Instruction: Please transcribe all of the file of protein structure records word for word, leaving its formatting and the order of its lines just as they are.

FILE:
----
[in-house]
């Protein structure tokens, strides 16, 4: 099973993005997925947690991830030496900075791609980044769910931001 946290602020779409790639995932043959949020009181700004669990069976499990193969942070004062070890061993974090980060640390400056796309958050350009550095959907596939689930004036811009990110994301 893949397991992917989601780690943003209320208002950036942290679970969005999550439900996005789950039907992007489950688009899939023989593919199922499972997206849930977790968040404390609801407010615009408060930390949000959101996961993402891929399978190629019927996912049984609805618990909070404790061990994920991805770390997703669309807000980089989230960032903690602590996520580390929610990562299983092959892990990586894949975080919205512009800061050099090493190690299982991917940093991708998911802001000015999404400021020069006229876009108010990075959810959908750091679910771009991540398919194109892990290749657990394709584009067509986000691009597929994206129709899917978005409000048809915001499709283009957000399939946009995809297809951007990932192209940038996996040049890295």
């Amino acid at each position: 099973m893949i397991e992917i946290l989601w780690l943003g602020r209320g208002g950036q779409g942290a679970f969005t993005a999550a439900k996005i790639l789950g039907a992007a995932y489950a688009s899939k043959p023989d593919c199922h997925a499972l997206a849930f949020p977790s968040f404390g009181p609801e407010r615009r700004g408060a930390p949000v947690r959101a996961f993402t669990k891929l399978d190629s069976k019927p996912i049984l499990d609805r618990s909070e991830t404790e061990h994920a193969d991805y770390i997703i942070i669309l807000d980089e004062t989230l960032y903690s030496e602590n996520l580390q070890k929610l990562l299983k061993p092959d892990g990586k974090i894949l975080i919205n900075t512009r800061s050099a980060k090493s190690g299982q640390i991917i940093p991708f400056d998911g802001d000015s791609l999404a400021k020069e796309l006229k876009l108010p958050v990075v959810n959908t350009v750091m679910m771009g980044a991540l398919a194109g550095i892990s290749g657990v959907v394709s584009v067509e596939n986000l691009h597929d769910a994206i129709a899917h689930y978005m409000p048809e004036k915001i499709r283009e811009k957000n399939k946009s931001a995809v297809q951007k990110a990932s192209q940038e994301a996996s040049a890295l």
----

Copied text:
[in-house]
């Protein structure tokens, strides 16, 4: 099973993005997925947690991830030496900075791609980044769910931001 946290602020779409790639995932043959949020009181700004669990069976499990193969942070004062070890061993974090980060640390400056796309958050350009550095959907596939689930004036811009990110994301 893949397991992917989601780690943003209320208002950036942290679970969005999550439900996005789950039907992007489950688009899939023989593919199922499972997206849930977790968040404390609801407010615009408060930390949000959101996961993402891929399978190629019927996912049984609805618990909070404790061990994920991805770390997703669309807000980089989230960032903690602590996520580390929610990562299983092959892990990586894949975080919205512009800061050099090493190690299982991917940093991708998911802001000015999404400021020069006229876009108010990075959810959908750091679910771009991540398919194109892990290749657990394709584009067509986000691009597929994206129709899917978005409000048809915001499709283009957000399939946009995809297809951007990932192209940038996996040049890295």
């Amino acid at each position: 099973m893949i397991e992917i946290l989601w780690l943003g602020r209320g208002g950036q779409g942290a679970f969005t993005a999550a439900k996005i790639l789950g039907a992007a995932y489950a688009s899939k043959p023989d593919c199922h997925a499972l997206a849930f949020p977790s968040f404390g009181p609801e407010r615009r700004g408060a930390p949000v947690r959101a996961f993402t669990k891929l399978d190629s069976k019927p996912i049984l499990d609805r618990s909070e991830t404790e061990h994920a193969d991805y770390i997703i942070i669309l807000d980089e004062t989230l960032y903690s030496e602590n996520l580390q070890k929610l990562l299983k061993p092959d892990g990586k974090i894949l975080i919205n900075t512009r800061s050099a980060k090493s190690g299982q640390i991917i940093p991708f400056d998911g802001d000015s791609l999404a400021k020069e796309l006229k876009l108010p958050v990075v959810n959908t350009v750091m679910m771009g980044a991540l398919a194109g550095i892990s290749g657990v959907v394709s584009v067509e596939n986000l691009h597929d769910a994206i129709a899917h689930y978005m409000p048809e004036k915001i499709r283009e811009k957000n399939k946009s931001a995809v297809q951007k990110a990932s192209q940038e994301a996996s040049a890295l």